Ford's Banking on 2 Global Vehicles
Apr 28th 2013 10:11AM
Updated Apr 28th 2013 3:30PM
At the end of this year, Ford plans to have 85% of its global sales coming from just nine core platforms. Creating economies of scale was one of the main reasons Ford was able to return to profitability only a year after General Motors and Chrysler declared bankruptcy. Trimming the number of platforms it uses has enabled Ford to juice its operating margin to a strong 11% in the United States.
When you own stock in companies like Ford and GM, you need to know the products and numbers down to the finest detail. It's important to understand where the vehicles have had past success and how the company plans to improve their positioning for increased sales going forward. Here's a look at two vehicles that will be key to increasing Ford's market share globally and reaching its goal of achieving that 85% figure.
Fiesta and Focus
According to data from Polk, Ford's Focus was 2012's No. 1 selling nameplate -- topping more than a million sales globally. As Jim Farley, Ford's executive vice president of global marketing, put it:
Focus and Fiesta represent the culmination of our One Ford global product strategy. ... Our global products are resonating with consumers - especially in the best-selling, most competitive segments -- with their unique combination of fuel efficiency, high quality, rich content and fun-to-drive personalities. Through One Ford, we're able to bring economies of scale and fantastic value to customers all around the world.
In March, the Focus helped deliver a record-breaking sales month and quarter in China. That's an important development, as Ford trails rival General Motors significantly there. Sales of the Focus more than doubled in March, up 148%. The numbers were even better for the quarter -- up 156%.
Fiesta, in the future
The Fiesta is proof that Ford is now producing smaller, valuable, and more fuel-efficient vehicles to compete with imports. Its success will be important for Ford to take market share in segments long dominated by Toyota and Honda.
What's even more important is the long-term vision Ford has with this vehicle. Auto buyers are very loyal to brands, and securing the next generation will be important to continuing growing sales. The Fiesta is aimed at attracting a younger consumer -- millennials in particular, a generation that represents almost 80 million consumers, with an estimated purchasing power of $170 billion. That makes it the largest generation since the baby boomers, and much larger than Generation X's 48 million.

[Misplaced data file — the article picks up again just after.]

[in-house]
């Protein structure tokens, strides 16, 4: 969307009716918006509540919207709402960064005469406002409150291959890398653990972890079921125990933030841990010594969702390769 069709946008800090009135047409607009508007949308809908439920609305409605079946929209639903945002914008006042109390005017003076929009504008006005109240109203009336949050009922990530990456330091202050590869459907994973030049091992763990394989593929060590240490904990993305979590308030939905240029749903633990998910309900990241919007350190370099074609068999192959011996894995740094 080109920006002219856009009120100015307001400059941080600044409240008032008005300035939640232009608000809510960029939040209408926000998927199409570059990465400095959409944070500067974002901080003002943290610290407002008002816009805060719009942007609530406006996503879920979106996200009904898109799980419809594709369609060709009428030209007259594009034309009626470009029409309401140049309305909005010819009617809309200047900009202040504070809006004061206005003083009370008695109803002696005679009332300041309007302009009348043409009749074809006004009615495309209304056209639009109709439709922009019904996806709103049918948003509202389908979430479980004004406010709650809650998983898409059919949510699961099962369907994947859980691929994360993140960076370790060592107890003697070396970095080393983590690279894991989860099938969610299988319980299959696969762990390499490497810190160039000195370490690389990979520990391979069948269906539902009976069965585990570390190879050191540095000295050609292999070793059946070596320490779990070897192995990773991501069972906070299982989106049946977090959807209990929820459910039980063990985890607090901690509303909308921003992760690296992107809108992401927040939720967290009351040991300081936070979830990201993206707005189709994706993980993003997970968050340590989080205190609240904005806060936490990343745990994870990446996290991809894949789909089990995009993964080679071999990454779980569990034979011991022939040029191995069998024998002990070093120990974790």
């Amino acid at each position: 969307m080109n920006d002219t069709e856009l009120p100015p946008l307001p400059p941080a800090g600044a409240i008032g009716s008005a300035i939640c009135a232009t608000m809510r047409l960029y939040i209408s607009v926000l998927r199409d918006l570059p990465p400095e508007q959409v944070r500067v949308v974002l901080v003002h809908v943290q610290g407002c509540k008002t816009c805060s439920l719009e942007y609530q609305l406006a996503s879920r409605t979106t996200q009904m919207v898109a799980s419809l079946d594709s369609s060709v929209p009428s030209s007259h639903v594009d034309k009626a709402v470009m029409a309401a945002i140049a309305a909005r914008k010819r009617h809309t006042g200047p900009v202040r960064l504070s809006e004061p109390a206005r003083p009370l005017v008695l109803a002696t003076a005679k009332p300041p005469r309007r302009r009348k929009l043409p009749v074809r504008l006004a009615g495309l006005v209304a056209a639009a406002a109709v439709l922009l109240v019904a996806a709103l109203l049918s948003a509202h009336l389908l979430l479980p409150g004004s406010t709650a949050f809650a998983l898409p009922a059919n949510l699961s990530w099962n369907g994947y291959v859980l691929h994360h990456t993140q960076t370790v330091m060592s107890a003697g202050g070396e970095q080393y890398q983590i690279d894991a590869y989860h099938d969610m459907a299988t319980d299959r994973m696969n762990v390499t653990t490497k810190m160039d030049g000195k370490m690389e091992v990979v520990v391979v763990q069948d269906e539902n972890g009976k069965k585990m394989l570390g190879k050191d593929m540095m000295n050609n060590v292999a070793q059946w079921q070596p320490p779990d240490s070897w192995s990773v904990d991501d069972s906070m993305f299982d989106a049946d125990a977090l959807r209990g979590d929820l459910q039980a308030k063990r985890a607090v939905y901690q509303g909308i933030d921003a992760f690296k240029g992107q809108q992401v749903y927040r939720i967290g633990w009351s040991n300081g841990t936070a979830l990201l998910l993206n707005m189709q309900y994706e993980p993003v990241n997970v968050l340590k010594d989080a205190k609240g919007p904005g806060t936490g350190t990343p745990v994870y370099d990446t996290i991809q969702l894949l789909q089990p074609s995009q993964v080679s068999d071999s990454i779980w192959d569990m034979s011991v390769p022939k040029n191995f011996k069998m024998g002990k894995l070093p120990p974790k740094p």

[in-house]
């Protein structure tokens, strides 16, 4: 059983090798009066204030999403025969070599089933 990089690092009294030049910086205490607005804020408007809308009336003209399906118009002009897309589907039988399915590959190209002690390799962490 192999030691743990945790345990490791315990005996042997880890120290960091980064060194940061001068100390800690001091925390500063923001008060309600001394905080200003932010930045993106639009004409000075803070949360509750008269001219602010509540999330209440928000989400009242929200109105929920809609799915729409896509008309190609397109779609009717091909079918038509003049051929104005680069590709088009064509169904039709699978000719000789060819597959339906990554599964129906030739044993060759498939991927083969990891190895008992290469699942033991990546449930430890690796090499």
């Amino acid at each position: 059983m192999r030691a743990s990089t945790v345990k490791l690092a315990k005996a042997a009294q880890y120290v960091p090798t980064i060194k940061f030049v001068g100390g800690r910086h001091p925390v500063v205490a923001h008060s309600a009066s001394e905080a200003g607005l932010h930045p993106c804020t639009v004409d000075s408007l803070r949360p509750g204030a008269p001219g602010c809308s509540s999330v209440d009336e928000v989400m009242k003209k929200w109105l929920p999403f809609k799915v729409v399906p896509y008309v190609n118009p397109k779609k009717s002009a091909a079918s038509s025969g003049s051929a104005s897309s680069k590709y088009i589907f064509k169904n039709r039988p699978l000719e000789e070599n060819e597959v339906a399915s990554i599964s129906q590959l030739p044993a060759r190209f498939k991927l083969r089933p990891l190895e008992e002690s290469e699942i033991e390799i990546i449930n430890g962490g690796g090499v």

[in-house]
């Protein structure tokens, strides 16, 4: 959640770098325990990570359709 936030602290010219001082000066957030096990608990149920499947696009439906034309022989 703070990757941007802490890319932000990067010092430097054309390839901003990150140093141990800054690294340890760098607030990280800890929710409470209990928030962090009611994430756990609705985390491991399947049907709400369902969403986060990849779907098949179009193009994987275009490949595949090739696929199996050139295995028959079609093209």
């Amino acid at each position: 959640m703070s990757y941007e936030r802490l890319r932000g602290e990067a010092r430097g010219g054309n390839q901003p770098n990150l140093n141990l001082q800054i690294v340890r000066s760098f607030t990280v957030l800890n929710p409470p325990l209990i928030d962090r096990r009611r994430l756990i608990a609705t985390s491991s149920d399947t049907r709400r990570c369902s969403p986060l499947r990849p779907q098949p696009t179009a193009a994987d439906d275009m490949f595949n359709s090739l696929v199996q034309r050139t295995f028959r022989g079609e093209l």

In 2009, Ford took on a unique and groundbreaking marketing campaign with the Fiesta, when it recruited consumers to drive a Fiesta for a full year. Their experiences were logged, and Ford used this information to create valuable marketing content for social-media outlets, targeting millennials who are use those online tools to share content about their daily lives.
It turned out to be a great move, and the content created more buzz than expected. Dealerships took more than 132,000 inquiries, 83% of which came from consumers who had never owned a Ford. On top of that, 30% were under 25. Ford is clearly way ahead in attracting the younger generation, and that will bode well for future company sales and profits.
Ford receives just about all of its profits from North America, led by the highly profitable F-Series. As we progress through this decade, the Focus and Fiesta will lead global sales to make Ford profitable in emerging markets. It's locking down younger consumers in the U.S. and planning to double its market share in China. I expect great things to continue from Ford, as a consumer and as an investor.
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The article Ford's Banking on 2 Global Vehicles originally appeared on Fool.com.Fool contributor Daniel Miller owns shares of Ford and General Motors. The Motley Fool recommends Ford and General Motors and owns shares of Ford. Try any of our Foolish newsletter services free for 30 days. We Fools don't all hold the same opinions, but we all believe that considering a diverse range of insights makes us better investors. The Motley Fool has a disclosure policy.